The First Day of My Future This work has been published in the Teen Ink monthly print magazine.

     What do you want to be when you growup? For me the answer has always been easy - and the same.When I grow up, I want to be a veterinarian. Of course, itwasn't until four years ago that I finally learned how tospell my desired occupation. Most kids don't have a clue whatthey want to do with their lives, but for some reason I havealways been sure. In fact, my quick and consistent responsealways made me a bit nervous. What if I didn't like being aveterinarian? What if I go through four years of college andanother four struggling through medical school to find outthat my real mission in life was to become alibrarian?

This summer, I did something that positivelyaffected my life. One afternoon I walked into my town's animalhospital and asked to do volunteer work. Initially the job wasa way to do the 33 hours of community service I needed for ourschool's 100-hour award, but it soon proved even moreimportant. The hospital loved the idea but warned me of theunpleasant conditions and even dangers of working there. Themanager emphasized that I would be working in the kennel, thelowest rung on the ladder of animal care, but the more time Iput in, the higher I would climb.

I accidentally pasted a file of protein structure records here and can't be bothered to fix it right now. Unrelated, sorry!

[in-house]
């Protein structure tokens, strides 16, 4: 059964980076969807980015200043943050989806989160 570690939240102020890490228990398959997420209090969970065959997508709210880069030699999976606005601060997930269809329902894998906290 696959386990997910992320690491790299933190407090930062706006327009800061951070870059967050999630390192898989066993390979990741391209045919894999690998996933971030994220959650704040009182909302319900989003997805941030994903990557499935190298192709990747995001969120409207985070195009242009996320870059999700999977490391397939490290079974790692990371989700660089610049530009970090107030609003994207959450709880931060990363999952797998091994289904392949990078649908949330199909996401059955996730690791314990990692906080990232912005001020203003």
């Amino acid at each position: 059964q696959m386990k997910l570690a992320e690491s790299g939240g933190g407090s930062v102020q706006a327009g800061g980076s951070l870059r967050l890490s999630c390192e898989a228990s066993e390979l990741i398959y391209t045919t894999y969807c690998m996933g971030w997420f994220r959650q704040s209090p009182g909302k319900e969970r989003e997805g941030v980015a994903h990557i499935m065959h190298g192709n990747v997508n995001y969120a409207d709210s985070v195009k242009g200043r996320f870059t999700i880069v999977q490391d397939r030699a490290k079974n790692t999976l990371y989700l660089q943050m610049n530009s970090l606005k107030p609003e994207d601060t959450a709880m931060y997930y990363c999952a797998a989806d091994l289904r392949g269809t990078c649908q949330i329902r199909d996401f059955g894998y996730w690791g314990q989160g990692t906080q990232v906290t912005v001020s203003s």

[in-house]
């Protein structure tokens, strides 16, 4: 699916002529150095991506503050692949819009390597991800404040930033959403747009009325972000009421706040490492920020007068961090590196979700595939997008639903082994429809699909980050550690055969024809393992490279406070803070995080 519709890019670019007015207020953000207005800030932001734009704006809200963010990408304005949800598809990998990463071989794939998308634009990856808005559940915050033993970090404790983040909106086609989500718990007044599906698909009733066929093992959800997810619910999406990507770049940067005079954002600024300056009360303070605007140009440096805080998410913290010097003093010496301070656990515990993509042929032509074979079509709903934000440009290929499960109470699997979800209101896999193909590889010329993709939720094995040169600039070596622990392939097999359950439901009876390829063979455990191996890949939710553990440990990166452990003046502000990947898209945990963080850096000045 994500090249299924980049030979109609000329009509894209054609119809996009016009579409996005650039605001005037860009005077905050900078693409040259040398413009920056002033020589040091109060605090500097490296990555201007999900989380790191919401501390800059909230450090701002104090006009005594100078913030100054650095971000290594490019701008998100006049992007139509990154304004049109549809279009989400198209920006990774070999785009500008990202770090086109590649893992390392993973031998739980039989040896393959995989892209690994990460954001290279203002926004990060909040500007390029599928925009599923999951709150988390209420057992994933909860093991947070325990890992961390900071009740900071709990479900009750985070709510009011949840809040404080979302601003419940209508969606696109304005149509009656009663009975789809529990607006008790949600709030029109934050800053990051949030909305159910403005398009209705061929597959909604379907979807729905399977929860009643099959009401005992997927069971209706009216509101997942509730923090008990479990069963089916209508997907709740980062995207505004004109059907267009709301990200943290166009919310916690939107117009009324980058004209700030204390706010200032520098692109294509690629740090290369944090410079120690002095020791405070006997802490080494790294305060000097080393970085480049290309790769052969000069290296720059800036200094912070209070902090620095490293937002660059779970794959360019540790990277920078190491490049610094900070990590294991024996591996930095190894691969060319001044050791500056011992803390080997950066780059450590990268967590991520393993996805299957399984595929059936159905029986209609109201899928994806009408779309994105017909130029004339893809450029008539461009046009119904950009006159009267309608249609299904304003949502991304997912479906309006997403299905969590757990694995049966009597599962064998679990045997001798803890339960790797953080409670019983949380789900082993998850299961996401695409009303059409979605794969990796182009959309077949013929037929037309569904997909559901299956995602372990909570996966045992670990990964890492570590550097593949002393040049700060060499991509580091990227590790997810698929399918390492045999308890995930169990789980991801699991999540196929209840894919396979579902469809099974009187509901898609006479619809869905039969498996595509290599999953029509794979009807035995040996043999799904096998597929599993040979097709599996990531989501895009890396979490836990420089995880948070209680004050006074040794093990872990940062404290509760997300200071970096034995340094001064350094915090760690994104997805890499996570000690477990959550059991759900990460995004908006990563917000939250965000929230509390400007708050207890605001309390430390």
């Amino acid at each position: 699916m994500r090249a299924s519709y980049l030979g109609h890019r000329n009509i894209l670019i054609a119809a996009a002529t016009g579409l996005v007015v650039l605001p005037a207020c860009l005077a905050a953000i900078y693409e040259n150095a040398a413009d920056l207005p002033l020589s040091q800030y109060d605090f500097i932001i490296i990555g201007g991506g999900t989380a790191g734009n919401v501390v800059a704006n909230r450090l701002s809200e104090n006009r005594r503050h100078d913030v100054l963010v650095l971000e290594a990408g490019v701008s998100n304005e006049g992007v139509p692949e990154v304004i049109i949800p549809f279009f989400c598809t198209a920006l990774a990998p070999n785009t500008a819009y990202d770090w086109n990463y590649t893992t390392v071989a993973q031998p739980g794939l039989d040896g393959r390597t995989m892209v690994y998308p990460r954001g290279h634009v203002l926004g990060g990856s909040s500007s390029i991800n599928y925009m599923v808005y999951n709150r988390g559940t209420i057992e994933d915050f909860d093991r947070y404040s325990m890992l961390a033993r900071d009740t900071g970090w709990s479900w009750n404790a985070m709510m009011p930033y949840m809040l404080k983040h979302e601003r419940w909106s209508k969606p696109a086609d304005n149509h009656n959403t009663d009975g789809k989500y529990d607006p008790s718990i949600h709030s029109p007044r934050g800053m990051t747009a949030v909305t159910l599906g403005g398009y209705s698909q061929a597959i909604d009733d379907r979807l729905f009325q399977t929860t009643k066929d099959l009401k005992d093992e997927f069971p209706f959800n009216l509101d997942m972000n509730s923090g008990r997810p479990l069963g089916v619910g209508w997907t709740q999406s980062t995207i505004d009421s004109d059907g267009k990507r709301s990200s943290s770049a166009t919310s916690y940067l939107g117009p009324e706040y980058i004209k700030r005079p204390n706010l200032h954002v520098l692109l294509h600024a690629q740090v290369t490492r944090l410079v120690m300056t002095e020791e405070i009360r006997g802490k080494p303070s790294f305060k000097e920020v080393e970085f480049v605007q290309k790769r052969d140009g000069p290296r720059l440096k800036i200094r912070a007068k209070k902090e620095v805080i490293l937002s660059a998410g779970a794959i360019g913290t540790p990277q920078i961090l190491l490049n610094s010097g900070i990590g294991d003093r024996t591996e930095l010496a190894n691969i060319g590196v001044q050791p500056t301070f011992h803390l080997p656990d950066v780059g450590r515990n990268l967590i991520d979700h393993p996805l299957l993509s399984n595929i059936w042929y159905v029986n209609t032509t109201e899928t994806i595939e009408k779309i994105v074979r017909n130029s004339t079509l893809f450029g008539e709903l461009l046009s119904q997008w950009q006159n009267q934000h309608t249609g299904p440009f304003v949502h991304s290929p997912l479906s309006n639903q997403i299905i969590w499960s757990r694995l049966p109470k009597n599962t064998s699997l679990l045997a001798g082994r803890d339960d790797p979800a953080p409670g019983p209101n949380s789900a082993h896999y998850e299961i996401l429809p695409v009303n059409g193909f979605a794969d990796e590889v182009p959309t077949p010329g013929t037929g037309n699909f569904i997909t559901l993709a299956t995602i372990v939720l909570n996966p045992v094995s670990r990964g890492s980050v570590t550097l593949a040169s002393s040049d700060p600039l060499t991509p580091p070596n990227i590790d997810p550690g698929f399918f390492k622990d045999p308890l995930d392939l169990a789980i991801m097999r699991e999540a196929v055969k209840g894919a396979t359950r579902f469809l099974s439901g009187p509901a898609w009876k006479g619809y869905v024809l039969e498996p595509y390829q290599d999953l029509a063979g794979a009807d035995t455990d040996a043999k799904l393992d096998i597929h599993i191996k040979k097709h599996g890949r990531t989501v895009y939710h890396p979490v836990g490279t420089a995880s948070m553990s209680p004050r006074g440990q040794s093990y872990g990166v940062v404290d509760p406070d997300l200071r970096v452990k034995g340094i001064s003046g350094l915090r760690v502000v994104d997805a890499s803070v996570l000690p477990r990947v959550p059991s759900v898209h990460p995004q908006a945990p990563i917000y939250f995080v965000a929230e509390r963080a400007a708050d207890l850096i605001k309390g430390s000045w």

After my first dayof running around, walking and chasing dogs, cleaning cages,doing countless loads of laundry and cleaning sinks of dogbowls, I was exhausted. This was a lot more work than I hadexpected. But I showed up week after week. Every hour spent inthat hospital became more interesting and evenenjoyable.

While I learned about animal care andtreatment, medicating and supervision, which would ultimatelyhelp me in be-coming a vet, I was also learning a great dealabout myself. This was my first real work experience andproved to me how responsible, dependable and capable I am. Allmy doubts about my ability to work in this challenging fieldhave vanished. I have found something I truly enjoy and cansee doing.

Not only have I benefited greatly, but havedonated hours to my community. While my other friends weregetting $7 an hour as cashiers, I was cleaning dirty cages,forcing medication down the throats of restless cats and dogs,giving flea baths and fighting the constant threat of slobber,with no salary

at all.

I encourage teens tohelp in their community. My experiences have proved trying attimes, but extremely rewarding. After finishing my 100th hourof community service, the animal hospital offered me a paidposition. I am now training to become a veterinary technician.

This work has been published in the Teen Ink monthly print magazine. This piece has been published in Teen Ink’s monthly print magazine.

Join the Discussion

This article has 1 comment. Post your own now!

Lily">This teenager is a 'regular' and has contributed a lot of work, comments and/or forum posts, and has received many votes and high ratings over a long period of time. said...
yesterday at 10:54 pm
i love this so much!
Site Feedback